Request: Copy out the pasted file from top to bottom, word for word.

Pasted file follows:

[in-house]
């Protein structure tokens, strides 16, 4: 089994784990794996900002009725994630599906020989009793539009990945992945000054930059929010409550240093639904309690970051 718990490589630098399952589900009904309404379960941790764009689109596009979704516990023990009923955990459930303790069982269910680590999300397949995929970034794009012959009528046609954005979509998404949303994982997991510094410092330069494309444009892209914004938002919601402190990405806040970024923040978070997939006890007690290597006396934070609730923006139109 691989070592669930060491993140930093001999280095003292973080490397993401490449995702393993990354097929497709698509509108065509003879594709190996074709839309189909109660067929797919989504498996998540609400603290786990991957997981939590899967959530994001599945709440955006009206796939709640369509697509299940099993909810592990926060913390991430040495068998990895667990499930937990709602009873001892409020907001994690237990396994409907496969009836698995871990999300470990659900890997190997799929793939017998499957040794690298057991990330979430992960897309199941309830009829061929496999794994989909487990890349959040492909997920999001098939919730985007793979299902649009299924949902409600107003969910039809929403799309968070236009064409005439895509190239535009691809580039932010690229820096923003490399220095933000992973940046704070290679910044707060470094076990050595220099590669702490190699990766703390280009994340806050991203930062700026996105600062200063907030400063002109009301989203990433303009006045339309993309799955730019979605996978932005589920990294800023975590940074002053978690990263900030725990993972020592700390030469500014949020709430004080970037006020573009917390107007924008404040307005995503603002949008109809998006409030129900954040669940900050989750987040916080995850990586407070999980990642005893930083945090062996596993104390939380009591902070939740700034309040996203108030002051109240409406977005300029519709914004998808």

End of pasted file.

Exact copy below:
[in-house]
């Protein structure tokens, strides 16, 4: 089994784990794996900002009725994630599906020989009793539009990945992945000054930059929010409550240093639904309690970051 718990490589630098399952589900009904309404379960941790764009689109596009979704516990023990009923955990459930303790069982269910680590999300397949995929970034794009012959009528046609954005979509998404949303994982997991510094410092330069494309444009892209914004938002919601402190990405806040970024923040978070997939006890007690290597006396934070609730923006139109 691989070592669930060491993140930093001999280095003292973080490397993401490449995702393993990354097929497709698509509108065509003879594709190996074709839309189909109660067929797919989504498996998540609400603290786990991957997981939590899967959530994001599945709440955006009206796939709640369509697509299940099993909810592990926060913390991430040495068998990895667990499930937990709602009873001892409020907001994690237990396994409907496969009836698995871990999300470990659900890997190997799929793939017998499957040794690298057991990330979430992960897309199941309830009829061929496999794994989909487990890349959040492909997920999001098939919730985007793979299902649009299924949902409600107003969910039809929403799309968070236009064409005439895509190239535009691809580039932010690229820096923003490399220095933000992973940046704070290679910044707060470094076990050595220099590669702490190699990766703390280009994340806050991203930062700026996105600062200063907030400063002109009301989203990433303009006045339309993309799955730019979605996978932005589920990294800023975590940074002053978690990263900030725990993972020592700390030469500014949020709430004080970037006020573009917390107007924008404040307005995503603002949008109809998006409030129900954040669940900050989750987040916080995850990586407070999980990642005893930083945090062996596993104390939380009591902070939740700034309040996203108030002051109240409406977005300029519709914004998808």